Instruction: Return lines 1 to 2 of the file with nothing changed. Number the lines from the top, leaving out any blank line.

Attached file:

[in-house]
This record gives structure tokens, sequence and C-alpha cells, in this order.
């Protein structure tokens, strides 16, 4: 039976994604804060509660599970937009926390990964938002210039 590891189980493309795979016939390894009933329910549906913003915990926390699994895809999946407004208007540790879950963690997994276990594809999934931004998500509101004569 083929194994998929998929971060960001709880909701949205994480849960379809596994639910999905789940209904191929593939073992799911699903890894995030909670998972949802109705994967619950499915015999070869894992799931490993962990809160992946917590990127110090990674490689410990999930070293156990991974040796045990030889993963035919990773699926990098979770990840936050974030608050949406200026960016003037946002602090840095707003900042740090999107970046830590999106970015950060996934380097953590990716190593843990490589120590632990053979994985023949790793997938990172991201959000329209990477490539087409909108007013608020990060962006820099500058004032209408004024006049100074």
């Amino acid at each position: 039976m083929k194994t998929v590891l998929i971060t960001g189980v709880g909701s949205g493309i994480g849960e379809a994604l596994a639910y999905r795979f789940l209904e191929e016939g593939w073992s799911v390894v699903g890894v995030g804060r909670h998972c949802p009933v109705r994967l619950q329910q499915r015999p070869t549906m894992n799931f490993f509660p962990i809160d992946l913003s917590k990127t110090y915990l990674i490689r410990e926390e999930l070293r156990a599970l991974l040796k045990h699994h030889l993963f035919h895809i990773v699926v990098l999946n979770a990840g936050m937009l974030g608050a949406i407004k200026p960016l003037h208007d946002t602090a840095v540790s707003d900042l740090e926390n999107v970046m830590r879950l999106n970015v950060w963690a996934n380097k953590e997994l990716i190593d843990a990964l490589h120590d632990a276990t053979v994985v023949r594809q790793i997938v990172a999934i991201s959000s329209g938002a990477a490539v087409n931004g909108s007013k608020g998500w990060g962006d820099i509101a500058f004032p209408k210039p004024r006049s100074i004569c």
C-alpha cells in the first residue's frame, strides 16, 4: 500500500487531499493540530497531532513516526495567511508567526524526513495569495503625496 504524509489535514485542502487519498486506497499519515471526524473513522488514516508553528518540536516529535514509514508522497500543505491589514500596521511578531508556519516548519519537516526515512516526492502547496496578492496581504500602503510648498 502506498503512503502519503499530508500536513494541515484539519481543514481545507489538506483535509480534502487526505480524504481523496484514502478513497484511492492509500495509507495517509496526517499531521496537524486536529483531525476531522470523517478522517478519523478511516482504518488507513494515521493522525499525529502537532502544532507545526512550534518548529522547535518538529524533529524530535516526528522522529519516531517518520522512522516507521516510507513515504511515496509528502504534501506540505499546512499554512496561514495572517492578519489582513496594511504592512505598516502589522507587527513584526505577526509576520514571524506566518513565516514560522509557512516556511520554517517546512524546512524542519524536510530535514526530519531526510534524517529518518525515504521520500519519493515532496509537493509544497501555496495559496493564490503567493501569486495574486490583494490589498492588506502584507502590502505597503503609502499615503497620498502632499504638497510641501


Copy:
[in-house]
This record gives structure tokens, sequence and C-alpha cells, in this order.